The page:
Suicide, related constructs, and their underlying processes need to be further examined in future research. Their understanding would be useful in screening individuals most at risk for suicidal behaviors, with referral and treatment, if needed. Practically, such vulnerabilities in relation to what specific experiences could be determined, potentially describing which individuals are suited best to adapt to which environments.
There has been much research on the increased suicides in the military, and to date, studies have focussed primarily on traumatic events, such as, deployments and combat exposure associated with suicidal behaviors. Yet, studies have almost exclusively examined the combat-suicide connection without reference to suicide risk factors among nondeployed or home station soldiers. This study fills this gap by examining survey responses to standardized questionnaires administered to ARNG soldiers during calendar year 2010 – one sample of deployed units either to Iraq or to Afghanistan and another sample of nondeployed or home station units.
This chapter uses Goffman’s concept of total institutions in a comparative case study approach to explore the role of psychotropic drugs in the process of…
This chapter uses Goffman’s concept of total institutions in a comparative case study approach to explore the role of psychotropic drugs in the process of transinstitutionalization.
This chapter interprets psychotropic drug use across four institutionalized contexts in the United States: the active-duty U.S. military, nursing homes and long-term care facilities, state and federal prisons, and the child welfare system.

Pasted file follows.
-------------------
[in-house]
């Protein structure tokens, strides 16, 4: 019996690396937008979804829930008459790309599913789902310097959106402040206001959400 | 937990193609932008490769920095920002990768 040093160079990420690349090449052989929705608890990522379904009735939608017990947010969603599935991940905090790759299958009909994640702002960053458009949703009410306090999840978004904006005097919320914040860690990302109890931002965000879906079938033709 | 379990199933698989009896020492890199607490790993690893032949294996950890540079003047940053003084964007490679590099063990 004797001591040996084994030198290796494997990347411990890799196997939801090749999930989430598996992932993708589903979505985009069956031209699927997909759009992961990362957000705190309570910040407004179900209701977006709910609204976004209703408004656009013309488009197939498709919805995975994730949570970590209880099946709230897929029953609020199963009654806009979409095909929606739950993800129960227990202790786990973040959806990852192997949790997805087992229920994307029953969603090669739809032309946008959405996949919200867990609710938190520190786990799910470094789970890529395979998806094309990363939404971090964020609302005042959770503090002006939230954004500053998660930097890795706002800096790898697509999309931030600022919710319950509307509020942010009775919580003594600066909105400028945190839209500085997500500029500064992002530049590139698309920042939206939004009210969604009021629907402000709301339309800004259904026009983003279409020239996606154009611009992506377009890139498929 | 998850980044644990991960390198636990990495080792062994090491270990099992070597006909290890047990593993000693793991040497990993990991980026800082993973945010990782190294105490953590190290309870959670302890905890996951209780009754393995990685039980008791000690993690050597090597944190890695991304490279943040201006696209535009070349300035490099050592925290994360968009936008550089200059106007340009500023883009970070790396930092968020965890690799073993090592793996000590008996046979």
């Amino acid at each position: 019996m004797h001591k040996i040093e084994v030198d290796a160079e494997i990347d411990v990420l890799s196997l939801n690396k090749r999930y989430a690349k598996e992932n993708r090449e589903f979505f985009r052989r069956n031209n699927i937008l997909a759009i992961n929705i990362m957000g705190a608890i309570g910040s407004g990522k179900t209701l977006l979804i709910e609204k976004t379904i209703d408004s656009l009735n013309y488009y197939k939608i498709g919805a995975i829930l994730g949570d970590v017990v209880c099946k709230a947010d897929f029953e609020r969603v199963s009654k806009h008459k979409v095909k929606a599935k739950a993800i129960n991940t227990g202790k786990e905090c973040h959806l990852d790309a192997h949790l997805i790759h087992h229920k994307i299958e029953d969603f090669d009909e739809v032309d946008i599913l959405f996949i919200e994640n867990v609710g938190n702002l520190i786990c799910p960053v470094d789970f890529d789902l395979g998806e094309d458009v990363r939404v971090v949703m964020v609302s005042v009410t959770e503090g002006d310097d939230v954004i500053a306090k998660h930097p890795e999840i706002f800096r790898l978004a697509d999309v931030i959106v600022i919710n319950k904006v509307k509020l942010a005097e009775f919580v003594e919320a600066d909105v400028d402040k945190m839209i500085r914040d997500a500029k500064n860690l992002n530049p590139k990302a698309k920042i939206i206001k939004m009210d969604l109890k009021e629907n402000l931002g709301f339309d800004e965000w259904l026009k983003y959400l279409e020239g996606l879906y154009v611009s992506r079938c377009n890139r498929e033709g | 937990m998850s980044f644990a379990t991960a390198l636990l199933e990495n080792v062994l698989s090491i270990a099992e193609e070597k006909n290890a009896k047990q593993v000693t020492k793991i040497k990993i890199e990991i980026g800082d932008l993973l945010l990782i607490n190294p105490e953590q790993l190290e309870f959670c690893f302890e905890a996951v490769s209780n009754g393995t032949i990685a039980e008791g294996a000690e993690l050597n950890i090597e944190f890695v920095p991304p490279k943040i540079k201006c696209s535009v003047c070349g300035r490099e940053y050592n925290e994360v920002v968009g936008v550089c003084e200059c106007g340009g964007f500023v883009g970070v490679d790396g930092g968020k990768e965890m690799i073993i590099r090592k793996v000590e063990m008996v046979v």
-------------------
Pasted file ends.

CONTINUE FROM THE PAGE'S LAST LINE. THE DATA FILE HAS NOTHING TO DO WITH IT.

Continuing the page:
This chapter documents a major unintended consequence of transinstitutionalization – the questionable distribution of psychotropics among vulnerable populations. The patterns of psychotropic use we synthesize suggest that total institutions are engaging in ethically and medically questionable practices and that psychotropics are being used to serve the bureaucratic imperatives for social control in the era of transinstitutionalization.
Psychotropic prescribing practices require close surveillance and increased scrutiny in institutional settings in the United States. The flows of mentally ill people through a vast network of total institutions raises questions about the wisdom and unintended consequences of psychotropic distribution to vulnerable populations, despite health policy makers’ efforts regulating their distribution. Medical sociologists must examine trans-institutional power arrangements that converge around the mental health of vulnerable groups.
This is the first synthesis and interpretive review of psychotropic use patterns across institutional systems in the United States. This chapter will be of value to medical sociologists, mental health professionals and administrators, pharmacologists, health system pharmacists, and sociological theorists.